Deb Haaland made history in 2021 when she became the first Native American to serve as a cabinet secretary. At the same time, a new generation of Native women has been working behind the scenes to lead economic development and affordable housing efforts in Tribal communities across the country.
Tonya Plummer, Enterprise’s director for Native and Tribal housing, says none of this is new. Native women have taken leadership roles in their communities for years – from Lozen, an Apache warrior who fought alongside Geronimo – to Wilma Mankiller, the first female elected to lead the Cherokee Nation, where she served three terms. More recently, Richelle Montoya was elected vice president of Navajo Nation – the first female elected to the executive office – and Crystalyne Curley was elected as the first woman speaker of the Navajo National Council.
“This moment has been building for a long time – it’s not a new phenomenon,” said Plummer, who is an enrolled tribal member of Assiniboine, Sioux, and Cree heritage. “Finally, people recognize the leadership role our Native women have exemplified for many generations, and today’s ranks of Native women leaders are numerous and powerful. These women are increasingly at the forefront to take on the most pressing economic development challenges facing Native American communities.”
Plummer, who most recently led a Native CDFI and worked closely in Tribal housing and economic development before joining Enterprise, spoke to us during Women’s History Month about her personal role models and ways in which women are pushing boundaries to advance economic and housing development in Indian Country.
Who are the Native women taking leading roles in economic development and housing and how are they driving change in Indian Country?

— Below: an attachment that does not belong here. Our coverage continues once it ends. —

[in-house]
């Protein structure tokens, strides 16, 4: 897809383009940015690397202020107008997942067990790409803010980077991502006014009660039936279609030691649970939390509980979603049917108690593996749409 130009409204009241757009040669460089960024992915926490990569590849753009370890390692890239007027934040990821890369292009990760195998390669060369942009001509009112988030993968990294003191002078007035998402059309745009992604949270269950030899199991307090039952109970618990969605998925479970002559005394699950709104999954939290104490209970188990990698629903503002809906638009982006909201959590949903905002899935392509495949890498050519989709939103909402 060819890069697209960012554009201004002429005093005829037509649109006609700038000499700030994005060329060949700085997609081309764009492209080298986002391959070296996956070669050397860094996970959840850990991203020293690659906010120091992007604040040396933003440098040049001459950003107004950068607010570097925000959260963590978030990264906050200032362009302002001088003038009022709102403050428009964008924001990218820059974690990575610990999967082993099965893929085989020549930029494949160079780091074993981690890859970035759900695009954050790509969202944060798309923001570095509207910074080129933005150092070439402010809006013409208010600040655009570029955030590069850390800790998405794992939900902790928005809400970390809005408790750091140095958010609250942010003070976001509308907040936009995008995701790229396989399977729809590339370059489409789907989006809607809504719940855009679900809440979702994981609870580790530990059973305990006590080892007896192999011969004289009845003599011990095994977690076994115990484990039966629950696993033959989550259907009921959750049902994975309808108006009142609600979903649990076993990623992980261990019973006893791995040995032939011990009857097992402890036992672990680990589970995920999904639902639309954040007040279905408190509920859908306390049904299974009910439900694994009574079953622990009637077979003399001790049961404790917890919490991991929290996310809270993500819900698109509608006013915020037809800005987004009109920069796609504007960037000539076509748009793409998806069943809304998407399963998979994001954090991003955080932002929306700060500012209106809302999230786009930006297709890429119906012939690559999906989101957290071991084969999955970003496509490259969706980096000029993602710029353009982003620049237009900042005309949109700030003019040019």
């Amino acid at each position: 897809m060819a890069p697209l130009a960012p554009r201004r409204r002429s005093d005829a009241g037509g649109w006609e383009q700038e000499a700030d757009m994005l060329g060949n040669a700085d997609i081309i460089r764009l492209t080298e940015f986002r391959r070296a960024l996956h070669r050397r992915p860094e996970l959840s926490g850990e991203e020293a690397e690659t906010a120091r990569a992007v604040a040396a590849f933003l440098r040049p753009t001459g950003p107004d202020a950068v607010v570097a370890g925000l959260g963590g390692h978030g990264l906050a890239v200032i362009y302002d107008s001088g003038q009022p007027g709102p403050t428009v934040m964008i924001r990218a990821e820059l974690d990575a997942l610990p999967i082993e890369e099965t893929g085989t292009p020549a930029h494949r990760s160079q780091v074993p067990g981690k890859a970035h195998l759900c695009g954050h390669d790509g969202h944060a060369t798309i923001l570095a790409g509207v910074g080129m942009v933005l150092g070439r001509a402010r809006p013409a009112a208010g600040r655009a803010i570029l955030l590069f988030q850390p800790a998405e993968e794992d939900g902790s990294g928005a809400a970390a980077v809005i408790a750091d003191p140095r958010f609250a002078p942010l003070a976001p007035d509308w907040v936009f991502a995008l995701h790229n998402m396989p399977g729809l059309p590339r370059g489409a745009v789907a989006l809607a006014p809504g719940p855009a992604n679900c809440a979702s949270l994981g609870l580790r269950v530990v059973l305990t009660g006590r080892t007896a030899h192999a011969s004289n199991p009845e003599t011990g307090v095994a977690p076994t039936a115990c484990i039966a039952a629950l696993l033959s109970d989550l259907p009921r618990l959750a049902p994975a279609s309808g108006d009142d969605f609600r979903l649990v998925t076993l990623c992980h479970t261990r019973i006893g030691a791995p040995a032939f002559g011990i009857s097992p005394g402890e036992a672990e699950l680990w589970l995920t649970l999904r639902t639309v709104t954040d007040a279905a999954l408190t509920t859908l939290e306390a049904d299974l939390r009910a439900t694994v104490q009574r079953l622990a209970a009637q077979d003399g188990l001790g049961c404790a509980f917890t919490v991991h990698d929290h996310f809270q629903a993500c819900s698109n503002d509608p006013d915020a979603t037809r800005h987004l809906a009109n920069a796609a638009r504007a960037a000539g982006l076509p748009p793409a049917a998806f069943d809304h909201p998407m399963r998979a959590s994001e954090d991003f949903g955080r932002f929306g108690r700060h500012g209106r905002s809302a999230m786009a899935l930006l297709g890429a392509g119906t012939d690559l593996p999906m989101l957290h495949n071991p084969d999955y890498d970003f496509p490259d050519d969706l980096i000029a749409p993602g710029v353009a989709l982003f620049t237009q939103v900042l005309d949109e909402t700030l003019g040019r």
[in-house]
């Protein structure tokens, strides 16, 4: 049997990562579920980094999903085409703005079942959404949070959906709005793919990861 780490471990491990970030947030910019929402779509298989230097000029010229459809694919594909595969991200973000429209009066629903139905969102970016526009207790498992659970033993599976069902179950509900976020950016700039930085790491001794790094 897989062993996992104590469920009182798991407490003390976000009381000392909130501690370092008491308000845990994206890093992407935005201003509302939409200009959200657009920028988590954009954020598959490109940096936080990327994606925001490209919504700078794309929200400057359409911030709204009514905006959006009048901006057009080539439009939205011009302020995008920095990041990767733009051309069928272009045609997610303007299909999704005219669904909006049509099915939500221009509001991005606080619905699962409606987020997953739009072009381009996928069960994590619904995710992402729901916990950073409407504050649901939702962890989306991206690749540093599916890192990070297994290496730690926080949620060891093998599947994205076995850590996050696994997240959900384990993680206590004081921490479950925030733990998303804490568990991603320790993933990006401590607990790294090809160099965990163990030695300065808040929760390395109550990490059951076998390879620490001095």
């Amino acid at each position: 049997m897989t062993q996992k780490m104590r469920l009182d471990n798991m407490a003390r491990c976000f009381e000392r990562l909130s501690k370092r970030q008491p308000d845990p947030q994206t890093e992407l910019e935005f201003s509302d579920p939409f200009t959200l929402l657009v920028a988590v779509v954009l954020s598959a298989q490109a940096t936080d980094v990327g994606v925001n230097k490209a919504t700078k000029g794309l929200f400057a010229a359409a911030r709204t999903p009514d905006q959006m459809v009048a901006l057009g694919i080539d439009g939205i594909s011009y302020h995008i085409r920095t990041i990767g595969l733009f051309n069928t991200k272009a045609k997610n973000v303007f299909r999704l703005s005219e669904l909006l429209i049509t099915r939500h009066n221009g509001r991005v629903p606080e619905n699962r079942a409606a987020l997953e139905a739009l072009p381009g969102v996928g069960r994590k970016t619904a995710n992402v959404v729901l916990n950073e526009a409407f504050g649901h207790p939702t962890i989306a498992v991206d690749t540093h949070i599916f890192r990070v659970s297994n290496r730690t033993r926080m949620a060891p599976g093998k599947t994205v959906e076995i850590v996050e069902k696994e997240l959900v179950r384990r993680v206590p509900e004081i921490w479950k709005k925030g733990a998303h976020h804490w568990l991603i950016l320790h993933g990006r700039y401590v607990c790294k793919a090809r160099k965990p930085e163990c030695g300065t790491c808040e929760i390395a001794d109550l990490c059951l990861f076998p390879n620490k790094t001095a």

Many of our Tribal nations are matriarchal societies, and while that structure is not across the board in every tribe, women are held in such high regard and respected as life-givers, nurturers, and providers. The old proverb says, ‘A nation is not conquered until the hearts of its women are on the ground. Then it is done, no matter how brave its warriors or strong its weapons.’ In many ways, what are considered traditional women’s roles and experiences can be ideal training ground for some of the best and most effective management and true leadership. In our communities, women are the glue that braids us all together.
There are too many women to name them all, and it’s beautiful to be able to point to a host of Native women holding leadership roles at the community, state, and federal level. A few that stand out include Lakota Vogel, who is executive director of Four Bands Community Fund, a Native CDFI that is doing so much to shift the narrative around the best change from within, and Sharon Small, of the Northern Cheyenne Tribe who works tirelessly to bring new community resources and opportunity as executive director of People’s Partner for Community Development. In New Mexico, Greta Armijo humbly and strategically leads the housing authority for the Pueblo of Jemez and Mytegia Lee, a young and rising leader, is executive director of Southwest Native Assets Coalition and a fierce advocate for equitable financial empowerment for Native people in all walks of life. With all these inspirational women, there’s an ability to lead intuitively and creatively – in ways you’re not always going to find in an MBA. The native women leading now tend to be gritty – they are real, everyday problem solvers for their communities. Sometimes they lead quietly and independently, and sometimes they make waves by pulling people together in coalition. But they always move thoughtfully, with their ancestors and their grandchildren in mind.